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Small Business Bankruptcy

Small businesses, often sole proprietorships or partnerships, are as vulnerable to bankruptcy if not more so, as large ones. Small businesses may be defined as individual units providing products or services, having a small investment and employing few employees.

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Small businesses, often sole proprietorships or partnerships, are as vulnerable to bankruptcy if not more so, as large ones. Small businesses may be defined as individual units providing products or services, having a small investment and employing few employees. The number of employees and the amount invested varies from country to country in their definition of a small business. It is an established fact that small businesses face more problems due to their size, and bankruptcy is the inevitable outcome.

Though bankruptcy is the last thing the entrepreneur may want, but sometimes the situation is out of his control, and the business is not able to function the way he had envisioned. Instead of sinking further in debt and losing money each day, it is better for him to agree to seek bankruptcy, and salvage whatever he can. Bankruptcy laws have been formulated to protect the interests of both the debtor and the creditor.

The small business in trouble has to first establish what category it falls into. It could be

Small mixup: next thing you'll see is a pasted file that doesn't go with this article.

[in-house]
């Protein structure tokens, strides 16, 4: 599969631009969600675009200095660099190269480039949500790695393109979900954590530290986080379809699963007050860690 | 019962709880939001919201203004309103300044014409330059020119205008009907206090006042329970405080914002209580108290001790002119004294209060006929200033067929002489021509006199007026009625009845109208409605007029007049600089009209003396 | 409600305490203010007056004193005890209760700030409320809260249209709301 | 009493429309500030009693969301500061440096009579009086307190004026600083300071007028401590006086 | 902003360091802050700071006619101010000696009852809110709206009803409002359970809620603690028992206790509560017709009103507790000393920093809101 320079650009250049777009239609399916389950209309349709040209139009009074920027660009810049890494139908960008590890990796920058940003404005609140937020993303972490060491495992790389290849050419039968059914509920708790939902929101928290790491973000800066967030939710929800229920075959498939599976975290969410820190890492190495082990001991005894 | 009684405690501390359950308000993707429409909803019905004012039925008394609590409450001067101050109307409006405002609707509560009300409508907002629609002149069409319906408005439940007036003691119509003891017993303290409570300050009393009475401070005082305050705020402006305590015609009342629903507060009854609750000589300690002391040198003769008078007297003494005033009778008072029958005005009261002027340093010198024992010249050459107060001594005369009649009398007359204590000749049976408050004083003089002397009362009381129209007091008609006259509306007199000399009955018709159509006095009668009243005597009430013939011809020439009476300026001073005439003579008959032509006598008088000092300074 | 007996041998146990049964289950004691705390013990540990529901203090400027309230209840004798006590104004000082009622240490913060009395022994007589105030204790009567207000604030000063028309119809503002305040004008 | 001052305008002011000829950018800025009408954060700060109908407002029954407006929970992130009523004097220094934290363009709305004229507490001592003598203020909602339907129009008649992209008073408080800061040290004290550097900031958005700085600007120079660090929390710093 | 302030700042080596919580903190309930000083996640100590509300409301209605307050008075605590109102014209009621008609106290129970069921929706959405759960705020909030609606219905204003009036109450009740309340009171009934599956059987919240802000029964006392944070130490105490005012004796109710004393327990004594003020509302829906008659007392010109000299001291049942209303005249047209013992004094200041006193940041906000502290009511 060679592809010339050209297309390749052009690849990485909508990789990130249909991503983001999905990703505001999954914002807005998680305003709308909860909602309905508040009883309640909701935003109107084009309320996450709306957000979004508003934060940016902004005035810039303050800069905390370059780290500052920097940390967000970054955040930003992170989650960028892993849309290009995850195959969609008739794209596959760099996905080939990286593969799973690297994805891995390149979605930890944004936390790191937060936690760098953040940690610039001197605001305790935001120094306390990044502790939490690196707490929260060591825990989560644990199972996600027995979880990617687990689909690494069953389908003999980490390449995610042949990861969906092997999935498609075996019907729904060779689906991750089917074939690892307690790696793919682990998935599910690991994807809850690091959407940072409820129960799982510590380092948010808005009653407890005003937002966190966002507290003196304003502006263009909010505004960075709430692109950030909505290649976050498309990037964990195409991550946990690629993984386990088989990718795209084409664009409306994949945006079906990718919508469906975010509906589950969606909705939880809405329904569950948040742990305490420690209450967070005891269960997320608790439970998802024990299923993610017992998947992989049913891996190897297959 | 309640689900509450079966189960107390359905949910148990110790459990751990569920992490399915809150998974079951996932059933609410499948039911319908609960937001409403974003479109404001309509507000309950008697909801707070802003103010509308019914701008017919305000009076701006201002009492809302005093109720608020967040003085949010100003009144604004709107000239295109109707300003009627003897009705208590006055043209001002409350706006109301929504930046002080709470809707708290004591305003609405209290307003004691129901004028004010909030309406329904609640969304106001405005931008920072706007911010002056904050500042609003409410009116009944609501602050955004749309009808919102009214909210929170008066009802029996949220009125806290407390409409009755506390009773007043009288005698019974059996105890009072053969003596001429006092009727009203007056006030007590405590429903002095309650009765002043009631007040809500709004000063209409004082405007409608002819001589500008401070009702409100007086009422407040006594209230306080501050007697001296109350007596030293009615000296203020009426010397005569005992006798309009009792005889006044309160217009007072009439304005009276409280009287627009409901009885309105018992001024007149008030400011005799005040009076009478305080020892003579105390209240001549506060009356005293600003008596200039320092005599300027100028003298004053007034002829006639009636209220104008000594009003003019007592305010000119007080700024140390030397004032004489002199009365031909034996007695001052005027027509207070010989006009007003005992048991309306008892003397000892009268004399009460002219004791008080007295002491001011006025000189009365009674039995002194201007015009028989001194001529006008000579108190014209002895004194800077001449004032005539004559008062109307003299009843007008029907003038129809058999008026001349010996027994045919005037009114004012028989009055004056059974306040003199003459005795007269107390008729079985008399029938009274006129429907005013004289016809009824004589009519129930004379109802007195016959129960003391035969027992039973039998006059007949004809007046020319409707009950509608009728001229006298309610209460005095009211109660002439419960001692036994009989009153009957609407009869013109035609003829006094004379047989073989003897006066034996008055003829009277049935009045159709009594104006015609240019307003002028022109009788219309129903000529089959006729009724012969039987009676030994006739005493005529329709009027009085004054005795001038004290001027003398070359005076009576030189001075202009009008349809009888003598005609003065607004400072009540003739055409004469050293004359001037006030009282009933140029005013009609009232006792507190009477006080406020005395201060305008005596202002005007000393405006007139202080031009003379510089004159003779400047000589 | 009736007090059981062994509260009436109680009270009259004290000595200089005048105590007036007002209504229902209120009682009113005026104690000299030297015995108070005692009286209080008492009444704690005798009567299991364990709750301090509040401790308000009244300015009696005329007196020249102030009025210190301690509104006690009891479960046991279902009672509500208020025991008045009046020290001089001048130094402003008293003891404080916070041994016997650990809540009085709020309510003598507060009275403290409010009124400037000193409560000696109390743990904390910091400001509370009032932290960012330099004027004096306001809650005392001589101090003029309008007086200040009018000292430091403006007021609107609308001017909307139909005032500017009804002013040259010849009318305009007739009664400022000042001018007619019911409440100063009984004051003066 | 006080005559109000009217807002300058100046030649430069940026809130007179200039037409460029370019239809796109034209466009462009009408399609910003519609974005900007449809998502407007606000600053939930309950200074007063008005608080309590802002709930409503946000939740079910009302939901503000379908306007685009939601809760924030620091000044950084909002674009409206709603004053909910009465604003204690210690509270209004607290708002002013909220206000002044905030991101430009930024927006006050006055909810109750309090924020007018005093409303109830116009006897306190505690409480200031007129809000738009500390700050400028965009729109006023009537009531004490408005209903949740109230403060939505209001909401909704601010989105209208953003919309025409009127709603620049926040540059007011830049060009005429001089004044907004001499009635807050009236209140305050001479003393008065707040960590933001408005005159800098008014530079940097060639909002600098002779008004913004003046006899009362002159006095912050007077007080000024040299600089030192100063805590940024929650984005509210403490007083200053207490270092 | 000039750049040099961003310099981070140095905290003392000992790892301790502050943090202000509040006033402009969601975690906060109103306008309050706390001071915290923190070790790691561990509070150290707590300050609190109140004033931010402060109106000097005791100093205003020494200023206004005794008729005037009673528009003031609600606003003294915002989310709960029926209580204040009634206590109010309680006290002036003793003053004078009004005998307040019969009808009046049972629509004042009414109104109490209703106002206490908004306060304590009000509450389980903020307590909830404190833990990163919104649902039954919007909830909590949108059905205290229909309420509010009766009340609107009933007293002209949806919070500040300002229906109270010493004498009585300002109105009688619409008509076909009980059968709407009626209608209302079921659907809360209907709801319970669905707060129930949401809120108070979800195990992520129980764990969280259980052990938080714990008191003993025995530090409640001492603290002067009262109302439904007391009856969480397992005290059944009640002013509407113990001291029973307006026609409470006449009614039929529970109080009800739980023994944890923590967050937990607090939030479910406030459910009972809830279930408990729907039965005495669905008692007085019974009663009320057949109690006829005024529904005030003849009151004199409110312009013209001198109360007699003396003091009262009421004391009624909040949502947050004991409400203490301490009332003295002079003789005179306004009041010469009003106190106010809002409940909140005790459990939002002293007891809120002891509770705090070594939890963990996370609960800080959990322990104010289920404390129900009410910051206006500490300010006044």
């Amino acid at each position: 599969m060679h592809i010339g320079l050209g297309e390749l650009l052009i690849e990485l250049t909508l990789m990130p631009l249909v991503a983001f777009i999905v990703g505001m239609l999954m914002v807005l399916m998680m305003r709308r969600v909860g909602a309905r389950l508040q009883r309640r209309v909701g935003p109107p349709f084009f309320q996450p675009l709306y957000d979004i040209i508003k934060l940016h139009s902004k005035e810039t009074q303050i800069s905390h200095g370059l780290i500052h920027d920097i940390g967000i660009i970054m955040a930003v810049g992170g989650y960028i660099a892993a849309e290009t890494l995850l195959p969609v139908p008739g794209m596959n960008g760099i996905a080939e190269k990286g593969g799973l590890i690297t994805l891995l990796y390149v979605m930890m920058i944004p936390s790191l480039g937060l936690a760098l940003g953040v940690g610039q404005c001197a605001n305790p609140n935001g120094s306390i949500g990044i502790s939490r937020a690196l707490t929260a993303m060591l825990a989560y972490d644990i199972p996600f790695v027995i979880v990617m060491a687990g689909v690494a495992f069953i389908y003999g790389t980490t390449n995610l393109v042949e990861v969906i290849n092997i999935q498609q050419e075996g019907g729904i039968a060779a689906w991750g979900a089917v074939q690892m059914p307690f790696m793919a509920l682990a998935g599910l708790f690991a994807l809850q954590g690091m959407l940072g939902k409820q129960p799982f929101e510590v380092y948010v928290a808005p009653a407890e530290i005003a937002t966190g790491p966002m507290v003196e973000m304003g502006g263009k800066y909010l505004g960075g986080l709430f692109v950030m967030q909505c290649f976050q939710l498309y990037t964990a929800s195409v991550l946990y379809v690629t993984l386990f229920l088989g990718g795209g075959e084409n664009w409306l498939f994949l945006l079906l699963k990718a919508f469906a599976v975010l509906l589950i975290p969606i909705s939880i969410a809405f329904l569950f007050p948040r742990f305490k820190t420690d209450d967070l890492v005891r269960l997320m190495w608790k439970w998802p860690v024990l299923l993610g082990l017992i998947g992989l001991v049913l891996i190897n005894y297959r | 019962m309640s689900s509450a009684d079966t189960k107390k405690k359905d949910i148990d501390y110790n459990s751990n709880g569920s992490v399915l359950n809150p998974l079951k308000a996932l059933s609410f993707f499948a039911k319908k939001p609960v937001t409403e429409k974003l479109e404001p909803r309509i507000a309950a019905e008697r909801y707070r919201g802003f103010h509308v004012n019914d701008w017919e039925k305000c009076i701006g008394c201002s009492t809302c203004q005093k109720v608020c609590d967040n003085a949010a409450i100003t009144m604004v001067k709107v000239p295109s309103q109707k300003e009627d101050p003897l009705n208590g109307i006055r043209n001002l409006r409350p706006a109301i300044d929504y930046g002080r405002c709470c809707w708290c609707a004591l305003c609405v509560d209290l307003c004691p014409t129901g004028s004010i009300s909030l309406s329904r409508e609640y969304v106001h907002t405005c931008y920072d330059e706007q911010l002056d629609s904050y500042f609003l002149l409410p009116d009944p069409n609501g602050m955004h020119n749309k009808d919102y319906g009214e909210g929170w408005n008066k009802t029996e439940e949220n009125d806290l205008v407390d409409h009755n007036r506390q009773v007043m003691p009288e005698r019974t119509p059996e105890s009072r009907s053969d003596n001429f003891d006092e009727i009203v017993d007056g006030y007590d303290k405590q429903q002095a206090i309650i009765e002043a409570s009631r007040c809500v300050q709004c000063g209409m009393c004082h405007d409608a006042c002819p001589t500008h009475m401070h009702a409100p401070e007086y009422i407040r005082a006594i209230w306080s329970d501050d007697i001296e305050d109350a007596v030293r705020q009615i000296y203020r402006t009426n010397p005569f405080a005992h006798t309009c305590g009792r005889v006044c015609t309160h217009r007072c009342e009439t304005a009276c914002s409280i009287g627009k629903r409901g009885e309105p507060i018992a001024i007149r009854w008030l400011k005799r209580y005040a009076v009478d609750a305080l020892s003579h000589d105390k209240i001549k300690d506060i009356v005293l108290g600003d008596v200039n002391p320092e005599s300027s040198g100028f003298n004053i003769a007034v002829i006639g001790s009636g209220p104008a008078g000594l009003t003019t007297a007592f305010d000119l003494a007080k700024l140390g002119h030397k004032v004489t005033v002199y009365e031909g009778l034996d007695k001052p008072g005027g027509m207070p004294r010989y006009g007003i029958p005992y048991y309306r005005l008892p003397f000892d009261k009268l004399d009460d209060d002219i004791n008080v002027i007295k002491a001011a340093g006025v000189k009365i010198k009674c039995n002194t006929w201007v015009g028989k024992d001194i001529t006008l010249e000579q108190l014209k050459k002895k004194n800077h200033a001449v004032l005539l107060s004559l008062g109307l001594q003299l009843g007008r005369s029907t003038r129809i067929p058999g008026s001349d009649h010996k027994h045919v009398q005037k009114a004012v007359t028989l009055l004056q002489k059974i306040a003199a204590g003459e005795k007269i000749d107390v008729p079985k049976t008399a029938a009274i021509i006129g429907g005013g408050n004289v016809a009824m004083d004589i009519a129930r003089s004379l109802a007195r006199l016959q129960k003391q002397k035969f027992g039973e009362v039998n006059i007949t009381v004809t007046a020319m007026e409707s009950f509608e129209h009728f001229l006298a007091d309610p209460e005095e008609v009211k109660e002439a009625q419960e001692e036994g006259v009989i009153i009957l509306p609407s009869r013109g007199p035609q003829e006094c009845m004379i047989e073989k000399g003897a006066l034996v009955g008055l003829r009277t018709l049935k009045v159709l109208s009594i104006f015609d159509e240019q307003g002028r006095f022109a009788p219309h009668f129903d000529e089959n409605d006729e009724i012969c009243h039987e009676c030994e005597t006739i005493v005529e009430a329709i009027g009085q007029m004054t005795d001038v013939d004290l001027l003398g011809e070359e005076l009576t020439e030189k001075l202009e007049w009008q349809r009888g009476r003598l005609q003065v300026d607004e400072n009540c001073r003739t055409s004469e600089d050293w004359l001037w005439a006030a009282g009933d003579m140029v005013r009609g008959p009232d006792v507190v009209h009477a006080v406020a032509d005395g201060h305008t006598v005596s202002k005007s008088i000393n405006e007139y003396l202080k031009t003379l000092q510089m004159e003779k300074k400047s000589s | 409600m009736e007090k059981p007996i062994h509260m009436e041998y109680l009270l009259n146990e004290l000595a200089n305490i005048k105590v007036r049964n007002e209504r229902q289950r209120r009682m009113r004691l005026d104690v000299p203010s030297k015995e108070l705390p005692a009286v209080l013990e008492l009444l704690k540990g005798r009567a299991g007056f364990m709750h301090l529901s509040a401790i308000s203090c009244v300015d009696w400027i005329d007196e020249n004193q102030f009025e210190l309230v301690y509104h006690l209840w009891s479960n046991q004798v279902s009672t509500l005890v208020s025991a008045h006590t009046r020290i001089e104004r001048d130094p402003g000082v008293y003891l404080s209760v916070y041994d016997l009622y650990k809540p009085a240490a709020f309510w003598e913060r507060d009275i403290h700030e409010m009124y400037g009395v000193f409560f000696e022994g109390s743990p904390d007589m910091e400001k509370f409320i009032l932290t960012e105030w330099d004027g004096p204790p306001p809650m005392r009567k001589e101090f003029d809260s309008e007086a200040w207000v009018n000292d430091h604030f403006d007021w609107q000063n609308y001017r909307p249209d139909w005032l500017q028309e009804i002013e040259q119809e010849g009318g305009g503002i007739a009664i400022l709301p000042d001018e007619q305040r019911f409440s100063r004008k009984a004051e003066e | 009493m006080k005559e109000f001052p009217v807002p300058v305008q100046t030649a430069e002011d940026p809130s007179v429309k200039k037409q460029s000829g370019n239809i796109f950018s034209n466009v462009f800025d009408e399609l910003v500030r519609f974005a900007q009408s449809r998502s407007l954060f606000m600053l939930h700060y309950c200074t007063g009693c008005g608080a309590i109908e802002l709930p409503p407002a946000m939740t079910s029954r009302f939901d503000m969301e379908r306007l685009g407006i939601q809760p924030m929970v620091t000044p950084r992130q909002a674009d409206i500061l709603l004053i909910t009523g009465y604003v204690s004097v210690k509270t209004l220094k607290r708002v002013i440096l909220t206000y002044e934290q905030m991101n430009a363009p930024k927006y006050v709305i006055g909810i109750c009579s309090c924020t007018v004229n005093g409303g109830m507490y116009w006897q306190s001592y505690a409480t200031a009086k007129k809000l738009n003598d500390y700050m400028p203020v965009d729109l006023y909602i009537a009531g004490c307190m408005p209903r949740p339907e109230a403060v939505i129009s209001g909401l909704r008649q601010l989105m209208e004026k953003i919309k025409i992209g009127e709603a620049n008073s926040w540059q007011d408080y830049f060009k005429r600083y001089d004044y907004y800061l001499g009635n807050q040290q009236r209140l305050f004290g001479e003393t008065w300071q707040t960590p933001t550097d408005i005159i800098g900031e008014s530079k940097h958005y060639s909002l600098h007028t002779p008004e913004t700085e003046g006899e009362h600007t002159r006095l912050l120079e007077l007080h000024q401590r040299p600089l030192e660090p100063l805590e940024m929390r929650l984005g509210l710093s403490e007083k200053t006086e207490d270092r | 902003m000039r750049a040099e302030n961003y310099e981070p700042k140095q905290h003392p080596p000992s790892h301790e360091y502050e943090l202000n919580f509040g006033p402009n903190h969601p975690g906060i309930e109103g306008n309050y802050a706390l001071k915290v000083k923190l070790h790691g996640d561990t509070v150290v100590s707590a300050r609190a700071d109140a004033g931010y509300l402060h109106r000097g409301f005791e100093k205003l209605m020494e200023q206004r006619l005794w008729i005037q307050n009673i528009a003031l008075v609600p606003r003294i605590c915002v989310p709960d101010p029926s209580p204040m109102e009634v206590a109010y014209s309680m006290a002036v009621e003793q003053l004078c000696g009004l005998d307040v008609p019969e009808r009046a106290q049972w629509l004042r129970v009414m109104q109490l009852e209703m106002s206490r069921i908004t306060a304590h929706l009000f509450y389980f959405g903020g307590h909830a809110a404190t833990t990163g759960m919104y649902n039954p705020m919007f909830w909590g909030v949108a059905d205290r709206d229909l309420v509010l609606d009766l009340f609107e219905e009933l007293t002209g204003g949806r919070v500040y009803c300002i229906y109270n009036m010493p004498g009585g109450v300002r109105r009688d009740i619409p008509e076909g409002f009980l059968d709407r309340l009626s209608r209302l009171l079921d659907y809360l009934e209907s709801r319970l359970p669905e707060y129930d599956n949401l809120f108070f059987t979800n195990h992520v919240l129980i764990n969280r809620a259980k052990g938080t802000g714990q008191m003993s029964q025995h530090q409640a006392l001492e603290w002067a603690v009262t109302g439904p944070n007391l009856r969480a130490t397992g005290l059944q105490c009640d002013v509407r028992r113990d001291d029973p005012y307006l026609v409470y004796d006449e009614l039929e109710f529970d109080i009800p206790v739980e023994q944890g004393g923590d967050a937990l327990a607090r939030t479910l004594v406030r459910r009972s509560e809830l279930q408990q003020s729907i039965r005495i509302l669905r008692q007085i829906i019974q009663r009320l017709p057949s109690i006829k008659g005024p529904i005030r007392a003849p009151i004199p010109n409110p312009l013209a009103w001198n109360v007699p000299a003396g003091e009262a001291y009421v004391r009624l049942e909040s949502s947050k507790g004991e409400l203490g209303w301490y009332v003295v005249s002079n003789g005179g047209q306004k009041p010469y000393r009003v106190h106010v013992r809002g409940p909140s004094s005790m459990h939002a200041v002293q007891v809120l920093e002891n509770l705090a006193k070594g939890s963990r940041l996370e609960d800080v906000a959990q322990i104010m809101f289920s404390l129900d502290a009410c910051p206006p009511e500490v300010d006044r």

• a corporation
  • a joint venture
  • a partnership
  • a sole proprietorship.

According to the U.S. courts regulations, a business owned by an individual in partnership with his spouse, is considered to be a sole proprietorship. This puts various limitation since their debts would be considered personal and they can only file for personal bankruptcy. This can be done under Chapter-7, chapter-11 or chapter-13. All their business debts become personal liabilities.

In the case of a corporation, the business would be a Limited Liability Company or an LLC, and could also be a partnership. They would have the option of filing for bankruptcy under chapter 11 which permits reorganization and the continuation of their routine functions, and thereby remain in business. They would get a chance to reorganize their debts and repay them under a structured Court Approved Repayment Plan. If however, their debts are in excess of $500,000, and the business is in no state to be salvaged, then bankruptcy under chapter 7 would be appropriate. This would mean closure of the business and liquidation of assets to pay off all debts and loans. Under chapter 7 corporations cannot get a discharge of their debts under any circumstances. The assets are liquidated by the trustee appointed by the court who also decides the order in which the payments will be cleared. Simultaneously the creditors of the corporation receive notice about the bankruptcy protection it has applied for. This prevents the filing of multiple lawsuits against the small business.
Corporations filing for chapter 7 bankruptcy cannot include personal liabilities. If there are personal debts that cannot be cleared, the individual would have to file for personal bankruptcy separately. All the partners in a partnership are considered liable for the partnership debts, though they cannot be held personally responsible for any of the debts undertaken for the business.

A Limited Liability Corporation can also file for bankruptcy under chapter 13. However the best course of action is to engage the services of an experienced bankruptcy lawyer, who will be able to give the right advice about which type of bankruptcy the business should file.
Bankruptcy offers protection to the small business and helps to salvage some of the toughest situations of debt.

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